Author
TDG
Date
April 5, 2016

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News this week that MCN Fullscreen is launching a SVOD service. The $4.99/month offering will launch on April 26 with AT&T (which partially owns Fullscreen via its Otter Media JV with the Chernin Group) as the launch partner. The core of the service will be original TV shows built around Fullscreen’s stable of YouTube stars.

What’s going on here, and what does it tell us about the future of TV? Two Points.

1. The YouTube MCN Model Has its Limits
Fullscreen was founded in 2011 as a YouTube network and became a subsidiary of Otter Media in 2014. Fullscreen now has hundreds of YouTubers under contract and generates billions of monthly views across all of its channels. While not as large as MCNs like Maker Studios or Machinima, Fullscreen undoubtedly has “scale” in YouTube terms. And yet. The overwhelming majority of YouTube channels remain ultra-low-budget talking-head webcam offerings, in which a (sometimes) very entertaining star riffs on a particular topic for several minutes. That’s it. Really.

The reason is simple. YouTube monetizes. It just doesn’t monetize very well. Granted, YouTube, a few of the top YouTubers and MCNs like Fullscreen all make some money off of advertising, but we are several years into the MCN era now and it would be hard to argue that the resulting content is the be-all end-all of video production in the 21st century.

Fullscreen obviously agrees, which largely explains its motivations for the new SVOD service. The revenue stream from $4.99/month subscribers will be able to support the development of actual TV shows (you know, the ones with actual actors, wardrobe, locations, maybe even the occasional script) around YouTube stars like Grace Helbig.

The irony of this is that the first show slated for production is a remake of Elektra Woman and Dyna Girl. As a child of the 1970s, I love me some Sid & Marty Krofft, but let’s be serious. These Saturday morning live action mini-episodes (which also included such classics as Dr. Shrinker and Wonderbug) were seriously low budget productions. The costumes were youth theatre quality and every episode used the same three sets. The meta-message from Fullscreen here appears to be: “We’d love to remake some cheesy 1970s schlock starring your favorite YouTubers, but we could never afford to do that on YouTube. So pay us $4.99/month.”

2. Pay-TV ARPU has a tough road ahead.
Price points matter. The most popular Netflix plan currently costs $9.99/month. Hulu brackets this with a $7.99/month plan (with ads) and an $11.99/month plan (without ads). Sling TV has tried to carve out a spot for a skinny bundle starting at $20/month, with optional $5/month packages on top of that. In every case, the idea is to keep prices well below the $60-100/month price of traditional pay-TV services.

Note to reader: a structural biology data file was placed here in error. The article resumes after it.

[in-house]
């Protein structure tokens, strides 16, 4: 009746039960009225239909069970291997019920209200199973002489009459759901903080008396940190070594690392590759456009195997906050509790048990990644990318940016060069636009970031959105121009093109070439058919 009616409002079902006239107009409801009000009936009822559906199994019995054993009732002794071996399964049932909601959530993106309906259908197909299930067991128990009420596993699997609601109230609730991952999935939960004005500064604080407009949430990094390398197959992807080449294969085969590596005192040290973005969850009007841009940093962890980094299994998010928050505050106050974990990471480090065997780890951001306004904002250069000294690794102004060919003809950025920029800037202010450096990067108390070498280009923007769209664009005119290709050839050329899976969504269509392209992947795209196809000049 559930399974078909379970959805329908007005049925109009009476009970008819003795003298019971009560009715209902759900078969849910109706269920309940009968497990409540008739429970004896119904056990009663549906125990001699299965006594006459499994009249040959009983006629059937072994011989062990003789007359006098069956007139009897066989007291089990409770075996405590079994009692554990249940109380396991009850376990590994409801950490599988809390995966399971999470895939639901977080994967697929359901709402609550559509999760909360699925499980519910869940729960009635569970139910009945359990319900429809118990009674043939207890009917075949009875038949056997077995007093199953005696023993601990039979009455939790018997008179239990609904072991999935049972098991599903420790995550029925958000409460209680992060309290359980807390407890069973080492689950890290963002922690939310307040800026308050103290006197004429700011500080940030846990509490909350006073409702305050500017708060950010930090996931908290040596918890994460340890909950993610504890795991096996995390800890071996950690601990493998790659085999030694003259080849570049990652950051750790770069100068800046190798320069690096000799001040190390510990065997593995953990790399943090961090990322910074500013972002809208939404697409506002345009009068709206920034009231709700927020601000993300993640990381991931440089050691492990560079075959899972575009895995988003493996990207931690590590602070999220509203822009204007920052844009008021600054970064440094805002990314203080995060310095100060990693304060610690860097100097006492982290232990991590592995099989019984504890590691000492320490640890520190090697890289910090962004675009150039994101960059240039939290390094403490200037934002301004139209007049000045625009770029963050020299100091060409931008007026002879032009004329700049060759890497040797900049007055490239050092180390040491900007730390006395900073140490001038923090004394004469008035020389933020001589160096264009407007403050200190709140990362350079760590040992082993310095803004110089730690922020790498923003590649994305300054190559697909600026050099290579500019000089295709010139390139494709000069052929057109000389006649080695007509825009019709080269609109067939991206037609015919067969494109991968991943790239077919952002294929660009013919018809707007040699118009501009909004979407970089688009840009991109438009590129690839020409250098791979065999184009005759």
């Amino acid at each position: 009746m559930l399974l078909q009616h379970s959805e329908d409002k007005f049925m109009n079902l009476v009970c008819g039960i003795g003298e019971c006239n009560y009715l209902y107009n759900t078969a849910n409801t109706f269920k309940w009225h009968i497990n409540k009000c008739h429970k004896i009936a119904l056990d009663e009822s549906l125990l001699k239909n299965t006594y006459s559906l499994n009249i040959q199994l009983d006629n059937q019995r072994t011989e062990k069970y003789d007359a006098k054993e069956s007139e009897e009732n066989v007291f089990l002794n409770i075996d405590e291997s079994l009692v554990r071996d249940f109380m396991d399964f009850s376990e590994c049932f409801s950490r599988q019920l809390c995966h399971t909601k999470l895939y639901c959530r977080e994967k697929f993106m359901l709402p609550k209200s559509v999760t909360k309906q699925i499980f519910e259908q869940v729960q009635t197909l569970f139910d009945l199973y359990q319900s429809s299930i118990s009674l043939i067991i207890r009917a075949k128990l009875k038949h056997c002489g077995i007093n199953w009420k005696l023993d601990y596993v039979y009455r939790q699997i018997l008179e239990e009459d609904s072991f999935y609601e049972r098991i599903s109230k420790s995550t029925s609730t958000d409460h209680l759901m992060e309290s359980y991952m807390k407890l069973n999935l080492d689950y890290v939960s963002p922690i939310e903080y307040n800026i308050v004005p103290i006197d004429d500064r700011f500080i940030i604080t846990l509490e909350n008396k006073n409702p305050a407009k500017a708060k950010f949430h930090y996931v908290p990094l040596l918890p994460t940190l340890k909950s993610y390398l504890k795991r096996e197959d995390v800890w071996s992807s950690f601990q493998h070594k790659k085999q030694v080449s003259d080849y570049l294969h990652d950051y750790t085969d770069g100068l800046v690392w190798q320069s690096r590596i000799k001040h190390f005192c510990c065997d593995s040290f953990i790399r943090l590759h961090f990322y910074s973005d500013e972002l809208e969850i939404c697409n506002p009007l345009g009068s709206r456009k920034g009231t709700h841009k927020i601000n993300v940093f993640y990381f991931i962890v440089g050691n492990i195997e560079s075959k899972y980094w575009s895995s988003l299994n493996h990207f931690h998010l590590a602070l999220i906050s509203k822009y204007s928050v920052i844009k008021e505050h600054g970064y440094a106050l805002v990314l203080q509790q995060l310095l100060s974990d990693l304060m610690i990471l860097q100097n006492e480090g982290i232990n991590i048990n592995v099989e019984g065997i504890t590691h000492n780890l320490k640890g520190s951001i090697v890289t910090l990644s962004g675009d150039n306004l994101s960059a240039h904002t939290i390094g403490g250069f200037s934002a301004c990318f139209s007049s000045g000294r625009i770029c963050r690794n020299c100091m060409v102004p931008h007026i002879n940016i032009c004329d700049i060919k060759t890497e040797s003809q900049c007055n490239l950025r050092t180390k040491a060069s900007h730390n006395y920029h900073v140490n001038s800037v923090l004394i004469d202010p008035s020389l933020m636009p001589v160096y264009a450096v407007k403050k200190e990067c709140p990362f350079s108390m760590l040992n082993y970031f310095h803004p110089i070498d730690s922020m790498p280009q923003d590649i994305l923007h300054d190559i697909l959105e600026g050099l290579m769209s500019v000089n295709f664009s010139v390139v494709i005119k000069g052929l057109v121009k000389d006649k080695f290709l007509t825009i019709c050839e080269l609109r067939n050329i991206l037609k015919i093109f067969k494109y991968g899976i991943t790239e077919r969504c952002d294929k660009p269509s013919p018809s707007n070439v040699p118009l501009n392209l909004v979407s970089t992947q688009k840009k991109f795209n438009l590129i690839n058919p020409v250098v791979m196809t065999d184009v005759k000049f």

In this context, Fullscreen’s $5/month price makes good sense. Fullscreen clearly recognizes that there is no way their initial offering can compete directly with Netflix (or Hulu or Amazon). The library content (consisting mainly of old seasons of Full House and Dawson’s Creek) seems like pure filler designed to buy time while they build the library of new, original episodes.

At the same time, the difference between Fullscreen and Netflix may be more fundamental to the industry than just $5/month. Netflix built a very large business by supplementing pay-TV. In other words, most Netflix customers today also have a pay-TV subscription. The ranks of true cord-cutters and cord-nevers among Netflix subscribers remains relatively modest. Fullscreen is targeting a younger demographic, and potentially a different customer altogether. Today’s Fullscreen viewer on YouTube generally does not have their own pay-TV subscription, whether due to age, income, living situation, or a combination of these factors. The new Fullscreen package at $4.99/month could represent the first paid video service that some of these folks have ever purchased.

The idea (from AT&T’s perspective) seems to be to create a bottom rung on the pay-TV ladder that young millennials both want and can actually afford. Having a video customer at $5/month is a whole lot better than not having a video customer at all. The notion of a “cord-barely” offer is a good one, but also reveals a huge economic gap between the young-and-struggling and the comfortably-affluent. There is a big difference between paying $5/month and $100/month for video entertainment and it’s neither obvious nor inevitable that today’s young adults can or will cross that chasm anytime soon. My own view is that video ARPU among this group is more likely to remain permanently “stunted” at lower levels.

Conclusion
The grass is always greener on the other side of the fence. Legacy pay-TV providers envy the engagement and passion of the YouTube audience, while MCNs long for a stable revenue stream that can support higher production values. Fullscreen’s new SVOD service sits right on top of this metaphorical fence, hoping for a bit of the best of both worlds.

Stick with TDG and stay ahead of the curve.

Joel Espelien is a Senior Advisor for TDG and serves as an advisor and Board Member to the video ecosystem and technology companies. He lives near Seattle, WA.

Cord Barelys – what Fullscreen’s new $5/month SVOD service tells us about the future of TV Click To Tweet

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